Wood treatment for wood boring beetles & larvae

Updated November 21, 2016

The type of treatment you use on the wood that is infected in your home depends primarily on the type of wood boring beetles and larvae present. Wood boring beetles attack not only decorative or wood furniture, but also wood that is used for the housing structure itself. The most common pests are known as powderpost, deathwatch and false powderpost.


Adult wood boring beetles measure approximately 1/8 inch to 1/4 inch long. They are slim and generally range from reddish brown to black in colour. There are three classifications of wood boring beetles: the powderpost, the deathwatch and the false powderpost beetle. Powderpost beetles leave a powdery residue, known as frass, in their wake. This powdery substance looks much like fine sawdust or baby powder and is a combination of faeces mixed with processed wood matter. The deathwatch beetle leaves frass that is grittier in texture compared to powderpost beetles, and the false powderpost beetle leaves frass that feels like powdered soap and is the coarsest of the three. Feeling the frass helps you determine which type of beetle you have in your home and will determine how to treat your infected wood.


Female adult wood boring beetles lay their eggs on the surface of unfinished wood or wood that is unprotected, such as under splinters or in cracks of the wood surface. False powderpost beetles actually bore through the wood to create a tunnel in which to deposit its eggs. The larvae of all three types of beetle emerge the same. They will hatch inside the area of unprotected wood and feed and grow off it. When they reach adulthood they exit from the wood and immediately mate and start the process over again. The larvae are the only stage that feeds off the wood.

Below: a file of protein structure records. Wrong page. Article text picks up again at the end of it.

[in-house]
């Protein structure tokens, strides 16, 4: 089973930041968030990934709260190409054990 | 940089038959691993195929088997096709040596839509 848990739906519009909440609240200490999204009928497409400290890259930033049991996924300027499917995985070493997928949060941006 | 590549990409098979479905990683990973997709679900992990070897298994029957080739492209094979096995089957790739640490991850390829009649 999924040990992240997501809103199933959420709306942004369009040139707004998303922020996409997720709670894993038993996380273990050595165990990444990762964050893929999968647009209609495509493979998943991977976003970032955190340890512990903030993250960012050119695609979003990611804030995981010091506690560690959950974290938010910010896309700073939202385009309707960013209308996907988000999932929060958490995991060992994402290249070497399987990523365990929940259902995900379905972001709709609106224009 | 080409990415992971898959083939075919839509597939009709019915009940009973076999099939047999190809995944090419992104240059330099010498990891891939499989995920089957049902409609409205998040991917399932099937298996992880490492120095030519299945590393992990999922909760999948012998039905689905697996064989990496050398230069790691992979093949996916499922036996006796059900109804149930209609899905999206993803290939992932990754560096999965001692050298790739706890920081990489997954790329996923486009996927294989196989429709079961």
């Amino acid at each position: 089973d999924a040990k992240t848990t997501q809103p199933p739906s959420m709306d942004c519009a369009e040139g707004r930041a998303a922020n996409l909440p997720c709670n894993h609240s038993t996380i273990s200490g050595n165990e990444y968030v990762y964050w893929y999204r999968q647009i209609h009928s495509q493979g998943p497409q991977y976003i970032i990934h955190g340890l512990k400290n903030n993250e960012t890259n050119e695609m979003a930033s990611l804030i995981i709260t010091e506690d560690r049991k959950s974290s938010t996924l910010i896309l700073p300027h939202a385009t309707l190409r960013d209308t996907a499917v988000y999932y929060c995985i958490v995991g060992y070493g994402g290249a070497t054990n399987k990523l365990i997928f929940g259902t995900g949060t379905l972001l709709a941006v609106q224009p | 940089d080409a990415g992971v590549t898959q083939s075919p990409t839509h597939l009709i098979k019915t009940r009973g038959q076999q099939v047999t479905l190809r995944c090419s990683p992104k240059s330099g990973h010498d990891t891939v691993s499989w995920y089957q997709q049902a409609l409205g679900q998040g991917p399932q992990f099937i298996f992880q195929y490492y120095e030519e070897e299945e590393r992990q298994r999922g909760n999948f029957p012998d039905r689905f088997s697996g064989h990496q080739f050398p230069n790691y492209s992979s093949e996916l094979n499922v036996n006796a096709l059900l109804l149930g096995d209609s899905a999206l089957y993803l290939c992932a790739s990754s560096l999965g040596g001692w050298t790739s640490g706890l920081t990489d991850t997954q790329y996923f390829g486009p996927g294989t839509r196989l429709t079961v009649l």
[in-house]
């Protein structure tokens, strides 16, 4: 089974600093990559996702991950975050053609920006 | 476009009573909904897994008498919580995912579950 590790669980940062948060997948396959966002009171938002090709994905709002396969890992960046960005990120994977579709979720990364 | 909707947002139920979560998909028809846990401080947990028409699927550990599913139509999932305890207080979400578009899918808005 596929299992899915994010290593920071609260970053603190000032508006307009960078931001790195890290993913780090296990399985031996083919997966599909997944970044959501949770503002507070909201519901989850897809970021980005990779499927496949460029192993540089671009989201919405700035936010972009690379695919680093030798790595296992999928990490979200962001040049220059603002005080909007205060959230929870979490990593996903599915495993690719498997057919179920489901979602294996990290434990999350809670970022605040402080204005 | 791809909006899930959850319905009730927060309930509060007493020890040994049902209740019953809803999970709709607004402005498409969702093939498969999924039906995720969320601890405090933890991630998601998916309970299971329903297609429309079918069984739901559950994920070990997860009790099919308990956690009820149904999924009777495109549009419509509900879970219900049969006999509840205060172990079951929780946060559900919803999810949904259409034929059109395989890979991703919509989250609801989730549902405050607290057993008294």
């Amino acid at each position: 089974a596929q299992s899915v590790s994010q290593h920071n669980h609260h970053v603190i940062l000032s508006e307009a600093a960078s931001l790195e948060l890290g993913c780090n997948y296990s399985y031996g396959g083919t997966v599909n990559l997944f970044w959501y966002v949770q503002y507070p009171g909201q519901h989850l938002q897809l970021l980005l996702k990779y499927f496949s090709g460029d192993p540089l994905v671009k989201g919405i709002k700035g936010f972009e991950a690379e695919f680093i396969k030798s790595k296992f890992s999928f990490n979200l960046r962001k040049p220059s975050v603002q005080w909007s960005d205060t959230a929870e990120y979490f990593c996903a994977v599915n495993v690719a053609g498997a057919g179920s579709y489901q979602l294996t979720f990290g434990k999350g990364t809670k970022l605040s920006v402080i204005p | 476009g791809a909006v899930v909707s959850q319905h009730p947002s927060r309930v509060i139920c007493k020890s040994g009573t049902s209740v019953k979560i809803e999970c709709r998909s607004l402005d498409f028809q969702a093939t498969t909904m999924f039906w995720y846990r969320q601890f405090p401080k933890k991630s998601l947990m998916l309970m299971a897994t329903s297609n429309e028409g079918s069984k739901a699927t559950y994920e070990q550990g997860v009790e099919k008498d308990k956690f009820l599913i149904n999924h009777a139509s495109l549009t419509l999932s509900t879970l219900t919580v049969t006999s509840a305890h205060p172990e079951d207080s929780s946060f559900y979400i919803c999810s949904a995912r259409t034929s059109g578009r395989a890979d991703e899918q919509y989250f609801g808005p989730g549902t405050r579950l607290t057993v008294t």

According to ACES Publications, there are more than 30 kinds of lyctid beetles and more than 200 kinds of deathwatch beetle. Lyctid beetles are known to mainly infest hardwoods, but have also been found in soft woods and can reside in different moisture conditions. Out of the 200 types of deathwatch beetles, very few of them infest wood. They are the most common beetle to infest crawl spaces.


Prevention is the best way to avoid wood beetle infestations in your furniture or house. To prevent infestation, you can seal and protect all of your wood furnishings that are not already protected. Wood borers will not attack treated wood. Always inspect any lumber that you are purchasing for any type of construction at your home. Look for signs of wood beetles such as exit holes that measure from 1/16 inch to 3/4 inch wide in the suspect wood. Determine if the infestation is old or new by putting 6 inches of masking tape across the remaining area and wait six weeks to see if new holes emerge through the masking tape.


Moisture control is key to managing a wood beetle infestation, as high moisture speeds up the development of the larvae. One inexpensive method of wood beetle extermination is to wrap the infected item in plastic and then freeze it for a week. Wood beetles cannot withstand frozen environments. Insecticides are available to purchase in department or hardware stores but may not be as effective as those applied by a certified professional, which contain sodium borate. The other wood treatment option for wood beetles is fumigation, which can prove very costly and inconvenient, as you have to leave your home during fumigation.

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